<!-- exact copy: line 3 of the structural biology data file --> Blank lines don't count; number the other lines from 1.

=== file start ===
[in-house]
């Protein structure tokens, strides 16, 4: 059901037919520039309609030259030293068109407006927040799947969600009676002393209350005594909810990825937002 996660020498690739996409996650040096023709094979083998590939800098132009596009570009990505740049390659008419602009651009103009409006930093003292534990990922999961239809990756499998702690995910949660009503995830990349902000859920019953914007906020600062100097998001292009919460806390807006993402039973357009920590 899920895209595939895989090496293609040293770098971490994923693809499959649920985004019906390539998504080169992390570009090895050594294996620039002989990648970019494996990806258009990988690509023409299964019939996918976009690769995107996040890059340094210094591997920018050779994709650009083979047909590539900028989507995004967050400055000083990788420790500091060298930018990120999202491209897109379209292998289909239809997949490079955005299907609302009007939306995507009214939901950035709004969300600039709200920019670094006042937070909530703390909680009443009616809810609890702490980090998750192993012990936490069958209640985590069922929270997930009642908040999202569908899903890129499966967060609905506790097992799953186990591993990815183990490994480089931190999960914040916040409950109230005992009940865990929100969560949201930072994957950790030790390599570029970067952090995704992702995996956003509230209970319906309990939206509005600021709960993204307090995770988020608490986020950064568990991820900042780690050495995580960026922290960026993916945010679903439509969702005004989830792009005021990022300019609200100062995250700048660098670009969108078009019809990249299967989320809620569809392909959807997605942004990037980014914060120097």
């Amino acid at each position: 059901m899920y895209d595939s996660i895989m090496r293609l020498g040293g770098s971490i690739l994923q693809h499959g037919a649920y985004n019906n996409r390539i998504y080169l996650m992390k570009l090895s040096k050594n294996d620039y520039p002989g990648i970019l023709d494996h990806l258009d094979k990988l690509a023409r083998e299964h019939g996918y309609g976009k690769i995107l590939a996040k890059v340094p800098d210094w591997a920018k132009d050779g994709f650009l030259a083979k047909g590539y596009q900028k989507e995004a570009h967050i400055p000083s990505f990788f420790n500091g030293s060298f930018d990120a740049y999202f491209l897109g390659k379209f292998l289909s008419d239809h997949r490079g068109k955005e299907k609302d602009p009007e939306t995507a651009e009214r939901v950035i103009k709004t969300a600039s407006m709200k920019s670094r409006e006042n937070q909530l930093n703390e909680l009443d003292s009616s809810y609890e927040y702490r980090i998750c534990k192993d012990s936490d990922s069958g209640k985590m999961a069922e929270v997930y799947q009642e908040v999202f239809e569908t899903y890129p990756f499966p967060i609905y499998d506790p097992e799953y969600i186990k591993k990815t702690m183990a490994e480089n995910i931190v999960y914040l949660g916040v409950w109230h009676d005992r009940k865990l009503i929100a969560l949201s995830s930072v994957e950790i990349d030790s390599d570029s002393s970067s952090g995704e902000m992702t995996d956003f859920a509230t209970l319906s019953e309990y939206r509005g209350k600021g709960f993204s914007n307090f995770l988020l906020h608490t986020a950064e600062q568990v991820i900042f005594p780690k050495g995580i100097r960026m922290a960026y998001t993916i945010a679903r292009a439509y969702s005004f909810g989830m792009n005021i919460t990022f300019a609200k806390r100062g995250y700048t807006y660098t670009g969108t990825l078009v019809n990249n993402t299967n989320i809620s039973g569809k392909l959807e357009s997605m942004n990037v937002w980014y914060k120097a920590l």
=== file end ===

């Amino acid at each position: 059901m899920y895209d595939s996660i895989m090496r293609l020498g040293g770098s971490i690739l994923q693809h499959g037919a649920y985004n019906n996409r390539i998504y080169l996650m992390k570009l090895s040096k050594n294996d620039y520039p002989g990648i970019l023709d494996h990806l258009d094979k990988l690509a023409r083998e299964h019939g996918y309609g976009k690769i995107l590939a996040k890059v340094p800098d210094w591997a920018k132009d050779g994709f650009l030259a083979k047909g590539y596009q900028k989507e995004a570009h967050i400055p000083s990505f990788f420790n500091g030293s060298f930018d990120a740049y999202f491209l897109g390659k379209f292998l289909s008419d239809h997949r490079g068109k955005e299907k609302d602009p009007e939306t995507a651009e009214r939901v950035i103009k709004t969300a600039s407006m709200k920019s670094r409006e006042n937070q909530l930093n703390e909680l009443d003292s009616s809810y609890e927040y702490r980090i998750c534990k192993d012990s936490d990922s069958g209640k985590m999961a069922e929270v997930y799947q009642e908040v999202f239809e569908t899903y890129p990756f499966p967060i609905y499998d506790p097992e799953y969600i186990k591993k990815t702690m183990a490994e480089n995910i931190v999960y914040l949660g916040v409950w109230h009676d005992r009940k865990l009503i929100a969560l949201s995830s930072v994957e950790i990349d030790s390599d570029s002393s970067s952090g995704e902000m992702t995996d956003f859920a509230t209970l319906s019953e309990y939206r509005g209350k600021g709960f993204s914007n307090f995770l988020l906020h608490t986020a950064e600062q568990v991820i900042f005594p780690k050495g995580i100097r960026m922290a960026y998001t993916i945010a679903r292009a439509y969702s005004f909810g989830m792009n005021i919460t990022f300019a609200k806390r100062g995250y700048t807006y660098t670009g969108t990825l078009v019809n990249n993402t299967n989320i809620s039973g569809k392909l959807e357009s997605m942004n990037v937002w980014y914060k120097a920590l």